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Use of disinfection cap is associated with fewer bloodstream infections, study finds

Date:
January 3, 2013
Source:
NorthShore University HealthSystem
Summary:
Central line-associated bloodstream infections (CLABSI) dropped by 52 percent when an alcohol-impregnated disinfection cap was used instead of standard scrubbing protocol, according to a new study.

Central line-associated bloodstream infections (CLABSI) dropped by 52 percent when an alcohol-impregnated disinfection cap was used instead of standard scrubbing protocol, according to a new study.

The study, which involved all four hospitals in the NorthShore system, was published in the January 2013 issue of the American Journal of Infection Control.

Because of the study results, use of the disinfection cap has been adopted as a standard of practice at NorthShore for all central IV catheters.

"Most hospitals have a hard time assuring proper disinfection of IV needleless connectors," said Marc-Oliver Wright MT (ASCP), MS, CIC, the study's lead author and Corporate Director of Infection Control for NorthShore. "This is a real concern because contaminated connectors are a major source of central line associated bloodstream infections, or CLABSIs. We found that a disinfection cap was a very effective solution to the widely recognized shortcomings of the standard method for disinfecting IV connectors."

Researchers also assessed the cost-effectiveness of the cap and concluded that its use resulted in net cost savings.

The study was undertaken because the standard protocol for manually disinfecting connector hubs, called "scrub the hub," often fails because time-pressed nurses are not always able to properly scrub IV connectors with alcohol.

CLABSIs are a serious and often fatal form of infection that many hospitals have found difficult to control. The "scrub the hub" method of manual disinfection, with its inherent challenges, is often cited as a potential cause when a hospital's CLABSI rate is high.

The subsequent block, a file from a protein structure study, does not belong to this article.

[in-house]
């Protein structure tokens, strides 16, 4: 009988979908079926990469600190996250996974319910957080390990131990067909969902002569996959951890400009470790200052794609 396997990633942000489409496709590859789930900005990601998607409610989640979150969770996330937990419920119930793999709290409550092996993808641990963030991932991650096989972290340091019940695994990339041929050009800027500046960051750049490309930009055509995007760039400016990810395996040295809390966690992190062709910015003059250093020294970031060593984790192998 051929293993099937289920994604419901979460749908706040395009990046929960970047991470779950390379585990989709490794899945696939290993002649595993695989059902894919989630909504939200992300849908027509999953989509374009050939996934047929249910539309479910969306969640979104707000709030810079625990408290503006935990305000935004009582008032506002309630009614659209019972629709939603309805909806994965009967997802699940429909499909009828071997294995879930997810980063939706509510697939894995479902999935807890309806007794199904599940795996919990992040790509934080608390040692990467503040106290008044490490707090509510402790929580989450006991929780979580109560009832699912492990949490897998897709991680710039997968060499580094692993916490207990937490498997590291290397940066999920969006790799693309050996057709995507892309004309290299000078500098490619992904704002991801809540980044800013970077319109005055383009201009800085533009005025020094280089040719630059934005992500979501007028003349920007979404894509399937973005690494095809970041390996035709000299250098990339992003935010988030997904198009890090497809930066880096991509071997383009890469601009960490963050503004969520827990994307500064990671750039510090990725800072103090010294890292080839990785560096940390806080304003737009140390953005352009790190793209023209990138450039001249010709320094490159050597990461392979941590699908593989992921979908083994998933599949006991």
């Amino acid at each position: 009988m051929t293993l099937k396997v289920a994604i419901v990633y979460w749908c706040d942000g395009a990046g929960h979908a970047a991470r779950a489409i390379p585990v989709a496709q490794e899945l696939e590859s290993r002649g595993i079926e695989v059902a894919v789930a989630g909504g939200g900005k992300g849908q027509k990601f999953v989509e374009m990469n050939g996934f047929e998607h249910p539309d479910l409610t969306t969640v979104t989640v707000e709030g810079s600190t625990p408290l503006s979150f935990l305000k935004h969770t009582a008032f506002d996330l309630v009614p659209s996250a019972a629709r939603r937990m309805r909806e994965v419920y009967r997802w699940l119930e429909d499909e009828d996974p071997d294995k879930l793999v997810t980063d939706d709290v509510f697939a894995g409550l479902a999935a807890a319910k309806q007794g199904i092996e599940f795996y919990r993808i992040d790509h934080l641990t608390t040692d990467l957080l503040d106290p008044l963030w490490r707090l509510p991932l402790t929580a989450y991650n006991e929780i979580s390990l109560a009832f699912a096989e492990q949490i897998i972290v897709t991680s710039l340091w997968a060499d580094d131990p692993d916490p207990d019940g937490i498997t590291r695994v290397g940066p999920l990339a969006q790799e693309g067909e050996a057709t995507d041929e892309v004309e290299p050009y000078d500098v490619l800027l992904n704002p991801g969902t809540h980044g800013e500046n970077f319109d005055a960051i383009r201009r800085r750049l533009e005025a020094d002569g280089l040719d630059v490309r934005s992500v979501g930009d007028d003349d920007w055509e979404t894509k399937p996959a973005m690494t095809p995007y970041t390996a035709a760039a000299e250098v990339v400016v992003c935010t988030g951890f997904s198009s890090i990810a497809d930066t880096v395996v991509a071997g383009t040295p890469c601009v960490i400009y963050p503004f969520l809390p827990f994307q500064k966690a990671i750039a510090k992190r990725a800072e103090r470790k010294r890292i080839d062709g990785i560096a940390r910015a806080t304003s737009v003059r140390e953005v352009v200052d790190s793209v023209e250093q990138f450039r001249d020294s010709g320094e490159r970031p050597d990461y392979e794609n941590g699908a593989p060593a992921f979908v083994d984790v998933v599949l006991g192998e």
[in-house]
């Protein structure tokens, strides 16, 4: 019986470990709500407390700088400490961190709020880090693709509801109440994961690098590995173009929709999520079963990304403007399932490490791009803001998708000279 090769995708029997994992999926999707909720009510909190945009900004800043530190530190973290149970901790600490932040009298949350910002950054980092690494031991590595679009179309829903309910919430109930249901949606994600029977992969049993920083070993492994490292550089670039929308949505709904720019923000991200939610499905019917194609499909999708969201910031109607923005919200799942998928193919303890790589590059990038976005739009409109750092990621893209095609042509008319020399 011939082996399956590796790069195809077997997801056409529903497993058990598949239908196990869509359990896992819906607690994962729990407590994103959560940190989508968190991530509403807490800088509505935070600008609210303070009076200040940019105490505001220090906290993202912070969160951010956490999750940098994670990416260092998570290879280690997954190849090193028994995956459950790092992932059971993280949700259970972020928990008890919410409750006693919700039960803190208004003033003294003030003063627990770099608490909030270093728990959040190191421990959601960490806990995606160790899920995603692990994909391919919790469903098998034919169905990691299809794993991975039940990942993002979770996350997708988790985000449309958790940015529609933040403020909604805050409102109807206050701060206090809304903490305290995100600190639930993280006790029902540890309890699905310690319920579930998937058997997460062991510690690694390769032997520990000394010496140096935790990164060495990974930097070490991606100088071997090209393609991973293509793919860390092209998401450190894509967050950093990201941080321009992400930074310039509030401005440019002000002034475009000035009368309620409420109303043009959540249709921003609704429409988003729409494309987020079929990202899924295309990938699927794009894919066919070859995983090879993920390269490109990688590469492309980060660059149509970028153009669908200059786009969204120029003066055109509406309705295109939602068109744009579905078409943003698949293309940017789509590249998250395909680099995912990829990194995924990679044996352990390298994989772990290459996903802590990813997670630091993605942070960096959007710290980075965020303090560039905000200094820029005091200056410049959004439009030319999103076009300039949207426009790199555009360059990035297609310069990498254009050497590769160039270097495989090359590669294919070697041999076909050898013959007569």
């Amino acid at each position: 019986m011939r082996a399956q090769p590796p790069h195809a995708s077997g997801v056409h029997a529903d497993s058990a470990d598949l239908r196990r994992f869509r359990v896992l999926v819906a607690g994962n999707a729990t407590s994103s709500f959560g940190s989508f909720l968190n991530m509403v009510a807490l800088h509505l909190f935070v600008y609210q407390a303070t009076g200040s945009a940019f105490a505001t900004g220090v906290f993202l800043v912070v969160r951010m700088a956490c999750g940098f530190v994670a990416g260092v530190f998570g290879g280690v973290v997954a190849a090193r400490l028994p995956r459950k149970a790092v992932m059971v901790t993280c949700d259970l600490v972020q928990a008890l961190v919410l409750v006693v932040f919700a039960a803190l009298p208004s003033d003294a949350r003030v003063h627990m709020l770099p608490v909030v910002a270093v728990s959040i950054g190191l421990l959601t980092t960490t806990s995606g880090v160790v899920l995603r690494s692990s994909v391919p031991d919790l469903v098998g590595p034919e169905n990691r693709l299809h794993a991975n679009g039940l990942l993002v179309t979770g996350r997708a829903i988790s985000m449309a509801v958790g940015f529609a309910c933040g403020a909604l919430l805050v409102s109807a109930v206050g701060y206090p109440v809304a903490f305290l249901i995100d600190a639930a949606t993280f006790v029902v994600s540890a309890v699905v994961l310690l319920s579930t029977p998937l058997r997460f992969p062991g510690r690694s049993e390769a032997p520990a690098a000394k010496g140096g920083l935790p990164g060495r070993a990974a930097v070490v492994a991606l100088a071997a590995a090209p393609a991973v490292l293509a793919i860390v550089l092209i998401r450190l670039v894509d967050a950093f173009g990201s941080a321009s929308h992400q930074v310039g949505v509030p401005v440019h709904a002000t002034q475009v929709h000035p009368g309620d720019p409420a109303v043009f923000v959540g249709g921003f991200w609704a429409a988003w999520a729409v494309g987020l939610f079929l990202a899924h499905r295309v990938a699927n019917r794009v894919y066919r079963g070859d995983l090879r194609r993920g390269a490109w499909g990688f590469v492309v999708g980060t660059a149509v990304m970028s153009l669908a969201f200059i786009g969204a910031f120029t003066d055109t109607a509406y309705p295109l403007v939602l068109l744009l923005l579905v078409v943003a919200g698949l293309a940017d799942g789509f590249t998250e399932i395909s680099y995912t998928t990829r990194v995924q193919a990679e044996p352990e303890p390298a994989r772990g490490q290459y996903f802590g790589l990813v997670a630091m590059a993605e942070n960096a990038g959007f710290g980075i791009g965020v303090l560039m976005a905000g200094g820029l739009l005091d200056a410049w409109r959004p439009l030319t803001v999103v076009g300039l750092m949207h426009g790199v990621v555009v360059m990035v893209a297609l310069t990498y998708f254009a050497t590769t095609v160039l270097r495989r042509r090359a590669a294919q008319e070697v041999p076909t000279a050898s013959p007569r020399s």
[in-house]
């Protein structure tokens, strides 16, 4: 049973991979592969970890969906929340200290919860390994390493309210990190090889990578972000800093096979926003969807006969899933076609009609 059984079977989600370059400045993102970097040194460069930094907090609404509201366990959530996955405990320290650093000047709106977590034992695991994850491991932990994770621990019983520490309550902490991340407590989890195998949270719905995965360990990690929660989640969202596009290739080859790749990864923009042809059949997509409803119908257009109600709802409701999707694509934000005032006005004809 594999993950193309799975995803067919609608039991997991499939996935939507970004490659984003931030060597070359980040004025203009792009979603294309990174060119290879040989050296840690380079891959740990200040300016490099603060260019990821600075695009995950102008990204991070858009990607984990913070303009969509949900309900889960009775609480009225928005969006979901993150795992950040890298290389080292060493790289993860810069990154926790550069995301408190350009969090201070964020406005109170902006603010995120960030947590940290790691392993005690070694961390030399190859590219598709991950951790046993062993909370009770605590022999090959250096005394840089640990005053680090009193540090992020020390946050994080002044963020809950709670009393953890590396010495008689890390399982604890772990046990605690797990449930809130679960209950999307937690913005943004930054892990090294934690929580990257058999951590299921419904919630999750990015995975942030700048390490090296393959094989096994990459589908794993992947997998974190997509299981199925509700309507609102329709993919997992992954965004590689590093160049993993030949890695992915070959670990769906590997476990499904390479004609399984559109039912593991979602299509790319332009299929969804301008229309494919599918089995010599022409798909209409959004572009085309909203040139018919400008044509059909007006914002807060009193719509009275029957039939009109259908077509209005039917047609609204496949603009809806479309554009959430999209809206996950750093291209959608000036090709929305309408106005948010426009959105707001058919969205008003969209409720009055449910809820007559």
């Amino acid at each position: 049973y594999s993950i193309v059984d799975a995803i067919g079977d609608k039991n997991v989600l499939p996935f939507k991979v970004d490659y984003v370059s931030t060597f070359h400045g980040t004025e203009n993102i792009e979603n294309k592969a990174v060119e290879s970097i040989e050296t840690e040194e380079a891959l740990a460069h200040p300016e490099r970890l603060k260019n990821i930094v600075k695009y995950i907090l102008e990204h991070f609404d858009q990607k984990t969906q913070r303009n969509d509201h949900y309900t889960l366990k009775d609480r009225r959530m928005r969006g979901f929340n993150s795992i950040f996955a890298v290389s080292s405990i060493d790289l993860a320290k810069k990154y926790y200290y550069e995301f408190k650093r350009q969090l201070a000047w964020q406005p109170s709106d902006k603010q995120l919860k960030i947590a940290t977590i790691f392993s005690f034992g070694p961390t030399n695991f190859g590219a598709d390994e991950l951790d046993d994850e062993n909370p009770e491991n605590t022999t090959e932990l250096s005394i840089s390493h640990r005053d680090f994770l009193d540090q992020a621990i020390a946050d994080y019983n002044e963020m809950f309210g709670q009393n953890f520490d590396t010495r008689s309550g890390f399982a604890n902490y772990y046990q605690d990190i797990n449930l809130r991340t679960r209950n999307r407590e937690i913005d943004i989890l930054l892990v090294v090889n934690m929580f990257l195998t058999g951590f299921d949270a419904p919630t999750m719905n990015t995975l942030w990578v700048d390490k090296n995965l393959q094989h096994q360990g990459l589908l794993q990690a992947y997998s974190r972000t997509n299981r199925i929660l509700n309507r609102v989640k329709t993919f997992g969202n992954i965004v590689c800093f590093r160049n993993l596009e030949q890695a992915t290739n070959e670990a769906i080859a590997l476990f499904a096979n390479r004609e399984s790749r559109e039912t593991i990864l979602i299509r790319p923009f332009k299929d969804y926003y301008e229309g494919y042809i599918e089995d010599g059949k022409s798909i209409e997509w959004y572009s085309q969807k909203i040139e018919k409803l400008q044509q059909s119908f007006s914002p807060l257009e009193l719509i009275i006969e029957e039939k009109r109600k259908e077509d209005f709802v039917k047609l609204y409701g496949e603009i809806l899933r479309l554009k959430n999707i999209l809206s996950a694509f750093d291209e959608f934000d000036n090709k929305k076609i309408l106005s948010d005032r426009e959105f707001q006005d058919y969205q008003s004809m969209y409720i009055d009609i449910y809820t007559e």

The study was designed to determine whether a disinfection cap overcame problems with manual disinfection. The cap (SwabCap; Excelsior Medical, Neptune, NJ) is a plastic device that twists onto the threads of the IV connector. Attaching it to the connector compresses a medical-grade foam pad inside the cap that releases isopropyl alcohol (IPA) onto the connector hub to disinfect it.

The cap is left in place between IV line accesses, and its retention seal keeps the connector bathed in alcohol while protecting it from contamination by external sources. An IV connector is a device that connects an IV catheter to tubing and helps deliver medications and nutrition. Incomplete disinfection of a connector can allow bacteria to enter the connector's fluid pathway and cause an infection.

"Disinfection caps were invented because of the problems with 'scrub the hub,'" Wright said. "Theoretically, they should compensate for those problems and provide additional protection for patients, as well. But you never know if something will work as intended until you do the research. Our study design showed in multiple ways that the cap was associated with fewer infections."


Story Source:

The above story is based on materials provided by NorthShore University HealthSystem. Note: Materials may be edited for content and length.


Journal Reference:

  1. Marc-Oliver Wright, Jackie Tropp, Donna M. Schora, Mary Dillon-Grant, Kari Peterson, Sue Boehm, Ari Robicsek, Lance R. Peterson. Continuous passive disinfection of catheter hubs prevents contamination and bloodstream infection. American Journal of Infection Control, 2013; 41 (1): 33 DOI: 10.1016/j.ajic.2012.05.030

Cite This Page:

NorthShore University HealthSystem. "Use of disinfection cap is associated with fewer bloodstream infections, study finds." ScienceDaily. ScienceDaily, 3 January 2013. <www.sciencedaily.com/releases/2013/01/130103092014.htm>.
NorthShore University HealthSystem. (2013, January 3). Use of disinfection cap is associated with fewer bloodstream infections, study finds. ScienceDaily. Retrieved April 18, 2014 from www.sciencedaily.com/releases/2013/01/130103092014.htm
NorthShore University HealthSystem. "Use of disinfection cap is associated with fewer bloodstream infections, study finds." ScienceDaily. www.sciencedaily.com/releases/2013/01/130103092014.htm (accessed April 18, 2014).

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